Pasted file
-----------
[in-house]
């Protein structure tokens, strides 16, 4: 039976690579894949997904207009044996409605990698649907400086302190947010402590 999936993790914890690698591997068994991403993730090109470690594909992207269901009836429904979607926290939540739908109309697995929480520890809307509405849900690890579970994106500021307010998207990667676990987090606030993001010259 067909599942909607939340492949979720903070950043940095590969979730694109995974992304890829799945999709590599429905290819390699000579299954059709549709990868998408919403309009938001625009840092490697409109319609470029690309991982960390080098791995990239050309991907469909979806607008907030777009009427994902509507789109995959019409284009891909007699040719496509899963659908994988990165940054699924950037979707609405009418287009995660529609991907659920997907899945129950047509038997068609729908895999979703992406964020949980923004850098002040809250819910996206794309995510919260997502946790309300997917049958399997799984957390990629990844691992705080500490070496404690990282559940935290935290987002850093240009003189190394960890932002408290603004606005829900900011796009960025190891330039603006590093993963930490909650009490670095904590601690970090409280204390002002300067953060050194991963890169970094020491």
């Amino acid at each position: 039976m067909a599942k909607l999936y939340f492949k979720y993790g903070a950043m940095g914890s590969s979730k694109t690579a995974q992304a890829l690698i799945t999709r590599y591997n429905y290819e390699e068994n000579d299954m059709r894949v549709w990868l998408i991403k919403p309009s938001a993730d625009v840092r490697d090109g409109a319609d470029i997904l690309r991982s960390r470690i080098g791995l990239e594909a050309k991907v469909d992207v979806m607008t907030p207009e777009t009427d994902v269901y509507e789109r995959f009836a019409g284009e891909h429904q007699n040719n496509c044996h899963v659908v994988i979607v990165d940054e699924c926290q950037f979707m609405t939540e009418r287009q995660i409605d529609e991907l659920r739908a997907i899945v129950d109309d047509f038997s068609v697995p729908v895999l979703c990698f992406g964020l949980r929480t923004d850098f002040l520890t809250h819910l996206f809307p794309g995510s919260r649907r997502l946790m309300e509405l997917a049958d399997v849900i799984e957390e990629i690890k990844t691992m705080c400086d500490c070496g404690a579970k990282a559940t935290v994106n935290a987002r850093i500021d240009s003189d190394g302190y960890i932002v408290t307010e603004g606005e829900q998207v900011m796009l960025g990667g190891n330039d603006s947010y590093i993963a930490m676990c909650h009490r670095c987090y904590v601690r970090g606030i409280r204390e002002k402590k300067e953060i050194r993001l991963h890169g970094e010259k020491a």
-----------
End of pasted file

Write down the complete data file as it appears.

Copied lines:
[in-house]
């Protein structure tokens, strides 16, 4: 039976690579894949997904207009044996409605990698649907400086302190947010402590 999936993790914890690698591997068994991403993730090109470690594909992207269901009836429904979607926290939540739908109309697995929480520890809307509405849900690890579970994106500021307010998207990667676990987090606030993001010259 067909599942909607939340492949979720903070950043940095590969979730694109995974992304890829799945999709590599429905290819390699000579299954059709549709990868998408919403309009938001625009840092490697409109319609470029690309991982960390080098791995990239050309991907469909979806607008907030777009009427994902509507789109995959019409284009891909007699040719496509899963659908994988990165940054699924950037979707609405009418287009995660529609991907659920997907899945129950047509038997068609729908895999979703992406964020949980923004850098002040809250819910996206794309995510919260997502946790309300997917049958399997799984957390990629990844691992705080500490070496404690990282559940935290935290987002850093240009003189190394960890932002408290603004606005829900900011796009960025190891330039603006590093993963930490909650009490670095904590601690970090409280204390002002300067953060050194991963890169970094020491």
């Amino acid at each position: 039976m067909a599942k909607l999936y939340f492949k979720y993790g903070a950043m940095g914890s590969s979730k694109t690579a995974q992304a890829l690698i799945t999709r590599y591997n429905y290819e390699e068994n000579d299954m059709r894949v549709w990868l998408i991403k919403p309009s938001a993730d625009v840092r490697d090109g409109a319609d470029i997904l690309r991982s960390r470690i080098g791995l990239e594909a050309k991907v469909d992207v979806m607008t907030p207009e777009t009427d994902v269901y509507e789109r995959f009836a019409g284009e891909h429904q007699n040719n496509c044996h899963v659908v994988i979607v990165d940054e699924c926290q950037f979707m609405t939540e009418r287009q995660i409605d529609e991907l659920r739908a997907i899945v129950d109309d047509f038997s068609v697995p729908v895999l979703c990698f992406g964020l949980r929480t923004d850098f002040l520890t809250h819910l996206f809307p794309g995510s919260r649907r997502l946790m309300e509405l997917a049958d399997v849900i799984e957390e990629i690890k990844t691992m705080c400086d500490c070496g404690a579970k990282a559940t935290v994106n935290a987002r850093i500021d240009s003189d190394g302190y960890i932002v408290t307010e603004g606005e829900q998207v900011m796009l960025g990667g190891n330039d603006s947010y590093i993963a930490m676990c909650h009490r670095c987090y904590v601690r970090g606030i409280r204390e002002k402590k300067e953060i050194r993001l991963h890169g970094e010259k020491a």